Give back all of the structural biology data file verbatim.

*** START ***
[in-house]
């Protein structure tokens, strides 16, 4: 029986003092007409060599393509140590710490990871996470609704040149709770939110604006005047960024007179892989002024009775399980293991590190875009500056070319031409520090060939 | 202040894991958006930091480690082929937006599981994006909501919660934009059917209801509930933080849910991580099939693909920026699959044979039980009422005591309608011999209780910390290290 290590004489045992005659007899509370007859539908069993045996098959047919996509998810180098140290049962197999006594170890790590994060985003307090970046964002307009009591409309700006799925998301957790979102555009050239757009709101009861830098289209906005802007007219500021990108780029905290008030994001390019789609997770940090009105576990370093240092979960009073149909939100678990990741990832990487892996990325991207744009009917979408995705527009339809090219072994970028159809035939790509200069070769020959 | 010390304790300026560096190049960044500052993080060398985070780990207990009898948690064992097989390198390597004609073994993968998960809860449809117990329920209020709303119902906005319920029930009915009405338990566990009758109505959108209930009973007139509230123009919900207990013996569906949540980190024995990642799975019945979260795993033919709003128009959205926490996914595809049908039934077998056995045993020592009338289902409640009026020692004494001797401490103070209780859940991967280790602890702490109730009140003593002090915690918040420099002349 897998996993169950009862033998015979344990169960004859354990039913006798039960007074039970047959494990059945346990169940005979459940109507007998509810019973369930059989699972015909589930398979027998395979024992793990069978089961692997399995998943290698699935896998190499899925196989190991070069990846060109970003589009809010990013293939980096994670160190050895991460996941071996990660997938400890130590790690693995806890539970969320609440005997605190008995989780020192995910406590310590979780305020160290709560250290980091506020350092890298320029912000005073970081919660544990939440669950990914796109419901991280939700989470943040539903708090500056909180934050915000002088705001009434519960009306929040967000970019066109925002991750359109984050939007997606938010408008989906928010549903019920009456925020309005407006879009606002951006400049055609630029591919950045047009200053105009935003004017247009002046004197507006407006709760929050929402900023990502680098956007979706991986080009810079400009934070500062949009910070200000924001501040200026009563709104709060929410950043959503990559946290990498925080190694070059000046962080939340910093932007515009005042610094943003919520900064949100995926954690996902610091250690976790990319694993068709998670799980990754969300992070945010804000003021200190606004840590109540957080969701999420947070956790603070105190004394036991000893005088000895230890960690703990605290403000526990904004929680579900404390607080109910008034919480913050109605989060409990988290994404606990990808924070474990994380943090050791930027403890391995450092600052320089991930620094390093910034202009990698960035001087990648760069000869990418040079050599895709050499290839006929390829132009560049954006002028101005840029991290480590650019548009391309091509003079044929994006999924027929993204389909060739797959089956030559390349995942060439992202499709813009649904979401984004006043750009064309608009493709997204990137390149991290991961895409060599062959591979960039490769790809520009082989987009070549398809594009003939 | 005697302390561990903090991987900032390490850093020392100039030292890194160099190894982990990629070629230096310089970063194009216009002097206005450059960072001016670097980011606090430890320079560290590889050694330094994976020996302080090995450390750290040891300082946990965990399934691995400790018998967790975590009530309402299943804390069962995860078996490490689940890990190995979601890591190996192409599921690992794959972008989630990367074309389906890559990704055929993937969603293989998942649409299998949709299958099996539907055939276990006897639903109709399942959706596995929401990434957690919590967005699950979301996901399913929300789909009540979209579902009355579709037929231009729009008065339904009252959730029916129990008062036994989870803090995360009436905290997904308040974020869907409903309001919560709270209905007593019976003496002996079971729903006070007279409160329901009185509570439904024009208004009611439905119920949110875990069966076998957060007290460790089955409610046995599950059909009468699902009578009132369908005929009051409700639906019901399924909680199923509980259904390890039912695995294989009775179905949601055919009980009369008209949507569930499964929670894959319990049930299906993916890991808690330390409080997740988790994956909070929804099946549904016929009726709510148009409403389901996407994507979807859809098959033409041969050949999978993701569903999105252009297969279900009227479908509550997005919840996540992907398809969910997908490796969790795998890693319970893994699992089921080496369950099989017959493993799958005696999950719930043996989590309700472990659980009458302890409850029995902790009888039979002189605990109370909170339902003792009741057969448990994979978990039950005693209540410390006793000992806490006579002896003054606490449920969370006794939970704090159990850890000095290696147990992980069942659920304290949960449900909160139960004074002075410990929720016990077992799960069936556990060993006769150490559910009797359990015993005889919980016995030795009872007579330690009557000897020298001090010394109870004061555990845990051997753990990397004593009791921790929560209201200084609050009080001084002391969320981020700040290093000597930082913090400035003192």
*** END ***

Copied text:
[in-house]
């Protein structure tokens, strides 16, 4: 029986003092007409060599393509140590710490990871996470609704040149709770939110604006005047960024007179892989002024009775399980293991590190875009500056070319031409520090060939 | 202040894991958006930091480690082929937006599981994006909501919660934009059917209801509930933080849910991580099939693909920026699959044979039980009422005591309608011999209780910390290290 290590004489045992005659007899509370007859539908069993045996098959047919996509998810180098140290049962197999006594170890790590994060985003307090970046964002307009009591409309700006799925998301957790979102555009050239757009709101009861830098289209906005802007007219500021990108780029905290008030994001390019789609997770940090009105576990370093240092979960009073149909939100678990990741990832990487892996990325991207744009009917979408995705527009339809090219072994970028159809035939790509200069070769020959 | 010390304790300026560096190049960044500052993080060398985070780990207990009898948690064992097989390198390597004609073994993968998960809860449809117990329920209020709303119902906005319920029930009915009405338990566990009758109505959108209930009973007139509230123009919900207990013996569906949540980190024995990642799975019945979260795993033919709003128009959205926490996914595809049908039934077998056995045993020592009338289902409640009026020692004494001797401490103070209780859940991967280790602890702490109730009140003593002090915690918040420099002349 897998996993169950009862033998015979344990169960004859354990039913006798039960007074039970047959494990059945346990169940005979459940109507007998509810019973369930059989699972015909589930398979027998395979024992793990069978089961692997399995998943290698699935896998190499899925196989190991070069990846060109970003589009809010990013293939980096994670160190050895991460996941071996990660997938400890130590790690693995806890539970969320609440005997605190008995989780020192995910406590310590979780305020160290709560250290980091506020350092890298320029912000005073970081919660544990939440669950990914796109419901991280939700989470943040539903708090500056909180934050915000002088705001009434519960009306929040967000970019066109925002991750359109984050939007997606938010408008989906928010549903019920009456925020309005407006879009606002951006400049055609630029591919950045047009200053105009935003004017247009002046004197507006407006709760929050929402900023990502680098956007979706991986080009810079400009934070500062949009910070200000924001501040200026009563709104709060929410950043959503990559946290990498925080190694070059000046962080939340910093932007515009005042610094943003919520900064949100995926954690996902610091250690976790990319694993068709998670799980990754969300992070945010804000003021200190606004840590109540957080969701999420947070956790603070105190004394036991000893005088000895230890960690703990605290403000526990904004929680579900404390607080109910008034919480913050109605989060409990988290994404606990990808924070474990994380943090050791930027403890391995450092600052320089991930620094390093910034202009990698960035001087990648760069000869990418040079050599895709050499290839006929390829132009560049954006002028101005840029991290480590650019548009391309091509003079044929994006999924027929993204389909060739797959089956030559390349995942060439992202499709813009649904979401984004006043750009064309608009493709997204990137390149991290991961895409060599062959591979960039490769790809520009082989987009070549398809594009003939 | 005697302390561990903090991987900032390490850093020392100039030292890194160099190894982990990629070629230096310089970063194009216009002097206005450059960072001016670097980011606090430890320079560290590889050694330094994976020996302080090995450390750290040891300082946990965990399934691995400790018998967790975590009530309402299943804390069962995860078996490490689940890990190995979601890591190996192409599921690992794959972008989630990367074309389906890559990704055929993937969603293989998942649409299998949709299958099996539907055939276990006897639903109709399942959706596995929401990434957690919590967005699950979301996901399913929300789909009540979209579902009355579709037929231009729009008065339904009252959730029916129990008062036994989870803090995360009436905290997904308040974020869907409903309001919560709270209905007593019976003496002996079971729903006070007279409160329901009185509570439904024009208004009611439905119920949110875990069966076998957060007290460790089955409610046995599950059909009468699902009578009132369908005929009051409700639906019901399924909680199923509980259904390890039912695995294989009775179905949601055919009980009369008209949507569930499964929670894959319990049930299906993916890991808690330390409080997740988790994956909070929804099946549904016929009726709510148009409403389901996407994507979807859809098959033409041969050949999978993701569903999105252009297969279900009227479908509550997005919840996540992907398809969910997908490796969790795998890693319970893994699992089921080496369950099989017959493993799958005696999950719930043996989590309700472990659980009458302890409850029995902790009888039979002189605990109370909170339902003792009741057969448990994979978990039950005693209540410390006793000992806490006579002896003054606490449920969370006794939970704090159990850890000095290696147990992980069942659920304290949960449900909160139960004074002075410990929720016990077992799960069936556990060993006769150490559910009797359990015993005889919980016995030795009872007579330690009557000897020298001090010394109870004061555990845990051997753990990397004593009791921790929560209201200084609050009080001084002391969320981020700040290093000597930082913090400035003192």